quote on use of bayonets - Page 2




 
--
 
December 22nd, 2004  
A Can of Man
 
 
Actually there was one bayonet charge in Vietnam. Only one in that ridiculously long war.
December 22nd, 2004  
03USMC
 
 
That qoute has been going around for at least 20 years. Sometimes credited to a Marine General in Vietnam, an Army General in the 1st Gulf war, and recently an Army General during Enduring Freedom and OIF.

IMO it's another bit of lore that had it's beginning on the close combat course at one of the MCRD's kind of a military urban legend. In as their is never a name given to the General who spoke it.

The only purpose it serves is to have Soliders remind Marines about Bayonet Hill and the last Bayonet Charge ( as witnessed above) by US forces.
December 22nd, 2004  
chewie_nz
 
one ANZAC morning i heard an old digger (wwII vet) comment on the length of todays bayonets;

"bah, useless. i used to fit three germans on mine. had to pull the trigger to get them off"


i bought him a drink.



and tried not to piss him off.....after all, he may still have that bayonet!
--
December 25th, 2004  
Charge 7
 
 
Captain Lewis Millett, US Army the CO of Easy Company, 27th Infantry Regiment led his unit in its bayonet assault of Hill 180, Soam-Ni Korea, February 7, 1951.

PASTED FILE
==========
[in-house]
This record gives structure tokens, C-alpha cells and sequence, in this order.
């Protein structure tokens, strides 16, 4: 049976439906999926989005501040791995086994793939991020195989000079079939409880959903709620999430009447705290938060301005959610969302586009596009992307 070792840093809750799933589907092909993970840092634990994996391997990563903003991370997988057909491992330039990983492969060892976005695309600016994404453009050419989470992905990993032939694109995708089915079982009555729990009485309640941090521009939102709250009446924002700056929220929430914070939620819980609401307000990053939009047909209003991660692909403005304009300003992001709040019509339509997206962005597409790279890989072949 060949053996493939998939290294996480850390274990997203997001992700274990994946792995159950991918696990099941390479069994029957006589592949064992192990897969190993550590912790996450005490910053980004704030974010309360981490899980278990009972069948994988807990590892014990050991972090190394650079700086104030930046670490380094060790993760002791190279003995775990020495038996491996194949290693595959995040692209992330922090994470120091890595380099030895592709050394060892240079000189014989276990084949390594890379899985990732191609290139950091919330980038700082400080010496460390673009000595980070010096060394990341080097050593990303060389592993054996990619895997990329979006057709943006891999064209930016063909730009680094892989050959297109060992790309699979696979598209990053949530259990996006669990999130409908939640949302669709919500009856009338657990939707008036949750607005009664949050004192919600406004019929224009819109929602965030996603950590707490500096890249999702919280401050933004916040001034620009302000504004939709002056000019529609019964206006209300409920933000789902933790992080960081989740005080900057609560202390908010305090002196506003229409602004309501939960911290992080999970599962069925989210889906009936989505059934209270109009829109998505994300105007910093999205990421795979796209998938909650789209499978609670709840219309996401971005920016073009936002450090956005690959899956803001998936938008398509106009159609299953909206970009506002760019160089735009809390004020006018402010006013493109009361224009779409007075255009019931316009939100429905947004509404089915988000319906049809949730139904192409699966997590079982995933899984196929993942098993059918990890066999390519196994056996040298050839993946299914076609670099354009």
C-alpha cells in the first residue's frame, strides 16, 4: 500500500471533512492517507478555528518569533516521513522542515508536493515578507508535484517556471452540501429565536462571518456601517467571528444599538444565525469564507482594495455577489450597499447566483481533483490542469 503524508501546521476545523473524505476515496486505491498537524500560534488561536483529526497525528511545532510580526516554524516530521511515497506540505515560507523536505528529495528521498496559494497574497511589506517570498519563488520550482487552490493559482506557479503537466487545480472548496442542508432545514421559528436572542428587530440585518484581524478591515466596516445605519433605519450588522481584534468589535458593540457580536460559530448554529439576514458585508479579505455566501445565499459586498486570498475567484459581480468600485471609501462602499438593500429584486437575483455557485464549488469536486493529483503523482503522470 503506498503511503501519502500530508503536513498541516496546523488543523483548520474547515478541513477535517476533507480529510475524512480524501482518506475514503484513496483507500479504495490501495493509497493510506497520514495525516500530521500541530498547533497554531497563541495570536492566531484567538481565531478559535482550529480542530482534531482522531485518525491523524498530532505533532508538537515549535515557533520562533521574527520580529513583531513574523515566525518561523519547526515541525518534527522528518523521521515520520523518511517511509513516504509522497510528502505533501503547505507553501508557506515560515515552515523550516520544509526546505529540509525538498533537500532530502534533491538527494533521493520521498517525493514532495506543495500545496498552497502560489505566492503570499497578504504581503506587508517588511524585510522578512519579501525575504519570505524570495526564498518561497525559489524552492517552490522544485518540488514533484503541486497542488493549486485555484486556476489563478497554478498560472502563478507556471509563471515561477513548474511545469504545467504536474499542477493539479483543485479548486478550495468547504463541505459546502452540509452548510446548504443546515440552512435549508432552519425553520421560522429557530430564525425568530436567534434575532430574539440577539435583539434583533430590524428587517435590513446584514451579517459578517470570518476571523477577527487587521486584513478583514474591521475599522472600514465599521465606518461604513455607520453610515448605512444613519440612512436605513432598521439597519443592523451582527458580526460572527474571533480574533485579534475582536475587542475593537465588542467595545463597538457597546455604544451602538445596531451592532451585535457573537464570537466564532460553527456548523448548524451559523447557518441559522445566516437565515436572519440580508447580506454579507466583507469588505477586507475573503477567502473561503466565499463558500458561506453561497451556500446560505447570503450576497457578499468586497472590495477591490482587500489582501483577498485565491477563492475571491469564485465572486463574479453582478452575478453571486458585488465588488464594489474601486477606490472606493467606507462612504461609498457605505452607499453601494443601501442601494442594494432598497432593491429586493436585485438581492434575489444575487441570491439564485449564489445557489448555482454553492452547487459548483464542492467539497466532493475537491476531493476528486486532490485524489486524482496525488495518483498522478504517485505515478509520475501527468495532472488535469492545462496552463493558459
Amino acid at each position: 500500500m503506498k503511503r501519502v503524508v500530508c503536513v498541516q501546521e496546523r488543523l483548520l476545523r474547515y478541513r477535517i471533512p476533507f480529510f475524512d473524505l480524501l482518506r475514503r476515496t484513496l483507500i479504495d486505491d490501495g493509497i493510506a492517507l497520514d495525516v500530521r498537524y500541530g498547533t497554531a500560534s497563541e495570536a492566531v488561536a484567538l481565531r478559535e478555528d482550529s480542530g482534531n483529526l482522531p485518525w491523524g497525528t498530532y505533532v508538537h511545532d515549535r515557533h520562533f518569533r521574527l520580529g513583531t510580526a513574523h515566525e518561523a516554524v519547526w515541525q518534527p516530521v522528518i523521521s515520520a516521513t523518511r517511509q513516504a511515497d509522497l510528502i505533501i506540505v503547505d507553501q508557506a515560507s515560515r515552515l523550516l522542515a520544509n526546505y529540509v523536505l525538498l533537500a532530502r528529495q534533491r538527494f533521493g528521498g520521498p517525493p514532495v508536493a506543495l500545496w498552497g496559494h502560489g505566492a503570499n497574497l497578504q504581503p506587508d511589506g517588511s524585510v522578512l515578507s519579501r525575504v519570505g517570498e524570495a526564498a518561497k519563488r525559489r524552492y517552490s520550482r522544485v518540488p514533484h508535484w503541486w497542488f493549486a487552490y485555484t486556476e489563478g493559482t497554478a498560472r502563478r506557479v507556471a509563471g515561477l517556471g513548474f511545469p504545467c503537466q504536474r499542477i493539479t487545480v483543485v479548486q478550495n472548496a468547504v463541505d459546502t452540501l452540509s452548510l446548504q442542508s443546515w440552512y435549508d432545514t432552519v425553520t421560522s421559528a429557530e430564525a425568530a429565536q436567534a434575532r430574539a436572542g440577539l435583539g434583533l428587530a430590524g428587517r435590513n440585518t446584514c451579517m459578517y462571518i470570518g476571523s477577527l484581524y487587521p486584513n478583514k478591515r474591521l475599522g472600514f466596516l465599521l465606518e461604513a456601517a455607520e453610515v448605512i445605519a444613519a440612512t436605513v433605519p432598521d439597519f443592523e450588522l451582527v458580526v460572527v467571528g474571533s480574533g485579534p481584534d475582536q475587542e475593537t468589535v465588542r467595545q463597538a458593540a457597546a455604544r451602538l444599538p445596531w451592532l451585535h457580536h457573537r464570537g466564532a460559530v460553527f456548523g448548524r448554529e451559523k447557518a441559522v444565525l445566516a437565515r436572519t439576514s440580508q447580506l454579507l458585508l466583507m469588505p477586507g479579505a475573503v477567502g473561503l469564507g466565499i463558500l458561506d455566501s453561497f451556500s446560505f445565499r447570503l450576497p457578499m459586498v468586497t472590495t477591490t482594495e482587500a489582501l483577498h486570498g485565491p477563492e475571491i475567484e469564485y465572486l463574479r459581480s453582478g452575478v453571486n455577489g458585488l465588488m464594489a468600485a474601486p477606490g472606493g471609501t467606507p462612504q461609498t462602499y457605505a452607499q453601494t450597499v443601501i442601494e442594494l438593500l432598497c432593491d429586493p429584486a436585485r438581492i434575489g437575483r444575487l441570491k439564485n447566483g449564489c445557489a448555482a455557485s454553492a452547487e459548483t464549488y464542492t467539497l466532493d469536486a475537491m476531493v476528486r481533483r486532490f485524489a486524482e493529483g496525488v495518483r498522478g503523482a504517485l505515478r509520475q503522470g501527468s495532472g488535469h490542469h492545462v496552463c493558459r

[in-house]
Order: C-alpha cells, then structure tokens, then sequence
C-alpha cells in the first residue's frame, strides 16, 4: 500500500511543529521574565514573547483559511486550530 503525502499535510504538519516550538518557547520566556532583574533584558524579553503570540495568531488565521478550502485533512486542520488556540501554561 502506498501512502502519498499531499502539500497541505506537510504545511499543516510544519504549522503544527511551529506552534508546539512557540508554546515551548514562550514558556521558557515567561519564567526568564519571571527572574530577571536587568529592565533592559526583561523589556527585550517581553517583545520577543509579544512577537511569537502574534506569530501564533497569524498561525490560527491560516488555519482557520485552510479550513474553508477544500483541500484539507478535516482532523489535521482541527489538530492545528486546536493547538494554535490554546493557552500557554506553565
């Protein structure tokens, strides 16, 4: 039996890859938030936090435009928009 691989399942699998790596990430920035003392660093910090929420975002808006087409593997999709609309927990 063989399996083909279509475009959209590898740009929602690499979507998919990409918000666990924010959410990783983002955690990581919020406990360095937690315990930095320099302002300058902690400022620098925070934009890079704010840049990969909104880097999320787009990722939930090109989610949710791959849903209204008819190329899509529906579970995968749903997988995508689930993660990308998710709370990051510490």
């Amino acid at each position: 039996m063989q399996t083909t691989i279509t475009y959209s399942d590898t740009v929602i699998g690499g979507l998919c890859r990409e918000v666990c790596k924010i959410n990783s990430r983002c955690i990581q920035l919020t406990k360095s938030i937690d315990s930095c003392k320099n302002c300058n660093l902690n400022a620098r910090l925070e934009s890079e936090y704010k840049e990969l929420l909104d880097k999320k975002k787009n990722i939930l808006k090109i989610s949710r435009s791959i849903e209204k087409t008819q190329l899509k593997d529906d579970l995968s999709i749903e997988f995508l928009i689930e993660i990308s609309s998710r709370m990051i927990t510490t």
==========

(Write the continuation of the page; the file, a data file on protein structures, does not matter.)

Millett led his men up Hill 180 as part of Operation Punch. Throwing grenades, turning back to call for more firepower when he saw the ground ahead crawling with Chinese, he seemed constantly upright and exposed standing under fire, urging the others on. At the crest he took shrapnel from a grenade. The men saw him silhouetted on the skyline and heard him shouting, Use grenades and cold steel!"

That day the bayonet was used liberally. Some say it was the most complete bayonet charge by American troops since the Civil War. Of 47 enemy dead, 18 had been killed by the bayonet. For his courage and leadership in the action, Captain Millett was awarded the Medal of Honor. And atop Hill 180, like their own special medal to their commander, the men left a bayonet stuck in a crack in a rock holding a sign which read, "Compliments of Easy Company."

That is the last bayonet charge in US military history that I can find any record of, 13th Redneck. I'd be interested in any dates and names you can attach to the bayonet charge you say occurred in Vietnam. I can find no record or any mention of one save your own.
December 29th, 2004  
Charge 7
 
 
Devilwasp, we don't need to be given any knives. We already have them. If you look at the kneehigh socks Scots wear you'll see a knife handle pocking up. It's called the "Sgian Dubh" and means "dagger black" or the the black dagger. "Black" doesn't refer to the color though but the violence it might employ when an enemy might forget we have it there.

http://www.georgehernandez.com/xMartialArts/Knives.htm
September 5th, 2005  
Ranger6
 
I thought all a Scotsman needed was a fifth of Whiskey to kill a few men?
September 5th, 2005  
tomtom22
 
 
Quote:
Originally Posted by Charge 7
Captain Lewis Millett, US Army the CO of Easy Company, 27th Infantry Regiment led his unit in its bayonet assault of Hill 180, Soam-Ni Korea, February 7, 1951.